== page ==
To determine the cut measurement of each panel, I had to first figure out the skirt height, width, pleat depth, hem and seam allowances.
Get out your measuring tape and calculator!
In this slideshow, I will walk you through how to determine your skirt panel measurements.
When measuring the skirt finished width, you can keep the slipcover on your chair and take the measurements as shown in Step 2. Or, remove the slipcover and measure it on your table. That’s what I do.
Once you’ve determined your skirt cut measurements, you are ready to cut the panels.
Your cut skirt panels will probably be varying lengths. Be sure to attach a label to each panel to identify left, front, right and back.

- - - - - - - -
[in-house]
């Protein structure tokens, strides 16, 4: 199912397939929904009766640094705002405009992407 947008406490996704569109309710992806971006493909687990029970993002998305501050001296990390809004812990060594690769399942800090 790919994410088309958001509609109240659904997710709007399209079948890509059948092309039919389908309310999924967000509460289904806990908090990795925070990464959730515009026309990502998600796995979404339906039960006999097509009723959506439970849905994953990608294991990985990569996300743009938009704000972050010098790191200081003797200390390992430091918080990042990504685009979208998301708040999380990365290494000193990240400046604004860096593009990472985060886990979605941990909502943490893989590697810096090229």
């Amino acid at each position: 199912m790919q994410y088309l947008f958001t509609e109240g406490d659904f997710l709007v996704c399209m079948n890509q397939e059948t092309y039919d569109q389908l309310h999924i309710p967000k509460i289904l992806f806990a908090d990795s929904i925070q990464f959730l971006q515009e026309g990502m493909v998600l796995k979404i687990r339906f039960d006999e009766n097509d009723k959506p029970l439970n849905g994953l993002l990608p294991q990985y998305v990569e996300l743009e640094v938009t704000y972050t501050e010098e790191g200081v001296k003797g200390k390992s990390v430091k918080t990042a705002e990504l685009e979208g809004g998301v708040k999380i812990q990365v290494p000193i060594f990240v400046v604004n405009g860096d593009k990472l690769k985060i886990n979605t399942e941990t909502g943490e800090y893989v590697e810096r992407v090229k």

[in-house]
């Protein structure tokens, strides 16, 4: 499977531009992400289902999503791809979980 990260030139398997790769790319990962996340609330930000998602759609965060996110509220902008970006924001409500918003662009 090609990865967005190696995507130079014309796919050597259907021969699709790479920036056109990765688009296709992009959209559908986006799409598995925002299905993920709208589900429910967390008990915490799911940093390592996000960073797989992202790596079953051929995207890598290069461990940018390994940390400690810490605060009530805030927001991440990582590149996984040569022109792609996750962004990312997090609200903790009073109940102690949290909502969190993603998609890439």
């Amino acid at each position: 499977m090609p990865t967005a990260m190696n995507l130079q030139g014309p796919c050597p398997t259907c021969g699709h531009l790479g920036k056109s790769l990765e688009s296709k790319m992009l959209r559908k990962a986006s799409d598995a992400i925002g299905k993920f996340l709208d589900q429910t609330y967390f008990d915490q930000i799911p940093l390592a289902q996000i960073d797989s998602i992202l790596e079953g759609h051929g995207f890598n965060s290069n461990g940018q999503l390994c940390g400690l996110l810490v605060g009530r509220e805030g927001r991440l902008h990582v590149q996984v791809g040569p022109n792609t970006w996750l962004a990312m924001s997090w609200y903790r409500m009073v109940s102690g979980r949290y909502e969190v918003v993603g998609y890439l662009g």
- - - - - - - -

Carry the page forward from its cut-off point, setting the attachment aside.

Now, that your skirt panels are cut, it’s time to hem and join them together.
Step 2: Hem & Join Skirt Panels
Below is a look at two skirt panels joined. I shot different views of the same pleat so you could see how it’s constructed.
Tips for creating a skirt that hangs straight and smooth:
- Mark and cut skirt panels on a grid cutting mat to ensure right angles at corners and straight cut lines. I use this folding cardboard mat.
- Do not press the pleats. Let the pleat fold and hang naturally.
- Create a minimum 4 inch pleat depth each side of pleat fold (8 inches across the back side of box pleat plus seam allowance). This amount gives weight to the pleat so it doesn’t pop open.
When you’ve stitched all panels together, you are ready to attach the skirt to your slipcover.
Step 3: Attach Skirt to Slipcover
Here’s how the finished opening looks on the skirt back left corner.
If your slipcover doesn’t have a zipper opening, attach the back and left skirt ends just as you did with the other panels.